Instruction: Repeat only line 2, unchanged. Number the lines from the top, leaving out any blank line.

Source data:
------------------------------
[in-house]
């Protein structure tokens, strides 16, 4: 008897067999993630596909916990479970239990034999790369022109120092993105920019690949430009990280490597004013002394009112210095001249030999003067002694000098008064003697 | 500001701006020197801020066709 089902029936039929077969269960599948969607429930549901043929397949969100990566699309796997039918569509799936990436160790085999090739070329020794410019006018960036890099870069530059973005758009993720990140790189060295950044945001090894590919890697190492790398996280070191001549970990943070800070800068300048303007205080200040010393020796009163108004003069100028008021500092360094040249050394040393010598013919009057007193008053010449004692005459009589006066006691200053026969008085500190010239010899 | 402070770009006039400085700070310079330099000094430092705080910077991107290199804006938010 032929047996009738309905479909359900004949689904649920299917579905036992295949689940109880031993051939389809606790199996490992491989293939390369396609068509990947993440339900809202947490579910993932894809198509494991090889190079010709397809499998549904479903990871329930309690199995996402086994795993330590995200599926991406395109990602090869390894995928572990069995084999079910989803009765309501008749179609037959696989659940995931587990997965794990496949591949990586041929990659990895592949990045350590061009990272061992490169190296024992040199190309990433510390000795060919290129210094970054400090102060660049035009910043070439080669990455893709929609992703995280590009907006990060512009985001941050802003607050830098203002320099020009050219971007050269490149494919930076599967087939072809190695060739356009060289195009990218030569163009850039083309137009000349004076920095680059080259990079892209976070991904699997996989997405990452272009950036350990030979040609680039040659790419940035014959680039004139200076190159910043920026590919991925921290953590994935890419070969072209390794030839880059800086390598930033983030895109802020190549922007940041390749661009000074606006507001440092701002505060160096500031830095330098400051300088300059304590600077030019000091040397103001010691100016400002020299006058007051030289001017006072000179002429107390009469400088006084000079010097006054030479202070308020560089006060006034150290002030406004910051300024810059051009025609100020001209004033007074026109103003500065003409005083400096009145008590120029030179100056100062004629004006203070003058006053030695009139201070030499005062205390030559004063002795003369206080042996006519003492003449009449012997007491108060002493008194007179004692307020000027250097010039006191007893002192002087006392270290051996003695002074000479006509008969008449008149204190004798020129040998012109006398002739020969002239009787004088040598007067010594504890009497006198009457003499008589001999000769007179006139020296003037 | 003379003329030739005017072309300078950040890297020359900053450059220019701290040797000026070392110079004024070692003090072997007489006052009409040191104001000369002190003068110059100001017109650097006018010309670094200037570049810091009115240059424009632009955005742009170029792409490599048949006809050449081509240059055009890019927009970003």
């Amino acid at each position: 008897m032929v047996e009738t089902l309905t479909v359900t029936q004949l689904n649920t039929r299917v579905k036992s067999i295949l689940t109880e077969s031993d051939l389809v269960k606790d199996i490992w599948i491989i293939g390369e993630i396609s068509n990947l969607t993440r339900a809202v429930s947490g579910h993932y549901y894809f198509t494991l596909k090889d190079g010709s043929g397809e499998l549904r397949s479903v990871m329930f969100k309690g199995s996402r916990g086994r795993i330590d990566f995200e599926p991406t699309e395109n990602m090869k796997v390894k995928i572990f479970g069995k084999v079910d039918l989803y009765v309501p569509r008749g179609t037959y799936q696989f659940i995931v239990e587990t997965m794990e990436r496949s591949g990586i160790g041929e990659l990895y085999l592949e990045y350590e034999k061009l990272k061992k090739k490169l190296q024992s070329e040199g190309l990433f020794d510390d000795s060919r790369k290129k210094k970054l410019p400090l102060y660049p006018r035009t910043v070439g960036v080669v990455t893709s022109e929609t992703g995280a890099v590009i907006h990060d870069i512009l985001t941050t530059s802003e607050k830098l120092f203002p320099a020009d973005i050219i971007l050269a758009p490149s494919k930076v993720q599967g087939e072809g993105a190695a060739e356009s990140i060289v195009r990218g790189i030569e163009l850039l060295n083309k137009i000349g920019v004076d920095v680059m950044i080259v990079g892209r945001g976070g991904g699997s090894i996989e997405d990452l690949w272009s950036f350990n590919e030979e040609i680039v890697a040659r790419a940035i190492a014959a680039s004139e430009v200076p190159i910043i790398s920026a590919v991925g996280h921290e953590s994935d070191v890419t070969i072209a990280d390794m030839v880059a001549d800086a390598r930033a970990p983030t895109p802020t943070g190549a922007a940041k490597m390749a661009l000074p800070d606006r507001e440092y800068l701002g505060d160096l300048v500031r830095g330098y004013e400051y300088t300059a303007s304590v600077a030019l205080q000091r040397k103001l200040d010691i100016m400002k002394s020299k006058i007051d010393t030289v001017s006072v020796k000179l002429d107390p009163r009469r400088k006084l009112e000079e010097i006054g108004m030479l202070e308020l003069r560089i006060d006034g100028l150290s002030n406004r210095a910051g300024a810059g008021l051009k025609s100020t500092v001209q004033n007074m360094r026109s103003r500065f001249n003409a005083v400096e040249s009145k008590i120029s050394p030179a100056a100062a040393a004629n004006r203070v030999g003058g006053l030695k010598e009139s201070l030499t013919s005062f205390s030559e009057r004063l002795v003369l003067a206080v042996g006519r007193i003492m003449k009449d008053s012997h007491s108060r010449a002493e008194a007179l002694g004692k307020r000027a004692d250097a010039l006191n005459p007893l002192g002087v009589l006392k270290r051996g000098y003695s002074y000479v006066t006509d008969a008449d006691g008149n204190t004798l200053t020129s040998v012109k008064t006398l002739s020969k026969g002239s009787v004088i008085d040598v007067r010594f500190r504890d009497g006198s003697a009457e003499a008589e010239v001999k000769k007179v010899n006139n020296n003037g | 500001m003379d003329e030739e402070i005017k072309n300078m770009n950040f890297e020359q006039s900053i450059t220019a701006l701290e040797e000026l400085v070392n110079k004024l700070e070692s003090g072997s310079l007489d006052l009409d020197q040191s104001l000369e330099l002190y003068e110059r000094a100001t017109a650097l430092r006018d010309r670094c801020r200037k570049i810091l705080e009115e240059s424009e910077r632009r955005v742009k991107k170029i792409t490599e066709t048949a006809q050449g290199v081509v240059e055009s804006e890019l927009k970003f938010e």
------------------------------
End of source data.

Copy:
């Protein structure tokens, strides 16, 4: 008897067999993630596909916990479970239990034999790369022109120092993105920019690949430009990280490597004013002394009112210095001249030999003067002694000098008064003697 | 500001701006020197801020066709 089902029936039929077969269960599948969607429930549901043929397949969100990566699309796997039918569509799936990436160790085999090739070329020794410019006018960036890099870069530059973005758009993720990140790189060295950044945001090894590919890697190492790398996280070191001549970990943070800070800068300048303007205080200040010393020796009163108004003069100028008021500092360094040249050394040393010598013919009057007193008053010449004692005459009589006066006691200053026969008085500190010239010899 | 402070770009006039400085700070310079330099000094430092705080910077991107290199804006938010 032929047996009738309905479909359900004949689904649920299917579905036992295949689940109880031993051939389809606790199996490992491989293939390369396609068509990947993440339900809202947490579910993932894809198509494991090889190079010709397809499998549904479903990871329930309690199995996402086994795993330590995200599926991406395109990602090869390894995928572990069995084999079910989803009765309501008749179609037959696989659940995931587990997965794990496949591949990586041929990659990895592949990045350590061009990272061992490169190296024992040199190309990433510390000795060919290129210094970054400090102060660049035009910043070439080669990455893709929609992703995280590009907006990060512009985001941050802003607050830098203002320099020009050219971007050269490149494919930076599967087939072809190695060739356009060289195009990218030569163009850039083309137009000349004076920095680059080259990079892209976070991904699997996989997405990452272009950036350990030979040609680039040659790419940035014959680039004139200076190159910043920026590919991925921290953590994935890419070969072209390794030839880059800086390598930033983030895109802020190549922007940041390749661009000074606006507001440092701002505060160096500031830095330098400051300088300059304590600077030019000091040397103001010691100016400002020299006058007051030289001017006072000179002429107390009469400088006084000079010097006054030479202070308020560089006060006034150290002030406004910051300024810059051009025609100020001209004033007074026109103003500065003409005083400096009145008590120029030179100056100062004629004006203070003058006053030695009139201070030499005062205390030559004063002795003369206080042996006519003492003449009449012997007491108060002493008194007179004692307020000027250097010039006191007893002192002087006392270290051996003695002074000479006509008969008449008149204190004798020129040998012109006398002739020969002239009787004088040598007067010594504890009497006198009457003499008589001999000769007179006139020296003037 | 003379003329030739005017072309300078950040890297020359900053450059220019701290040797000026070392110079004024070692003090072997007489006052009409040191104001000369002190003068110059100001017109650097006018010309670094200037570049810091009115240059424009632009955005742009170029792409490599048949006809050449081509240059055009890019927009970003």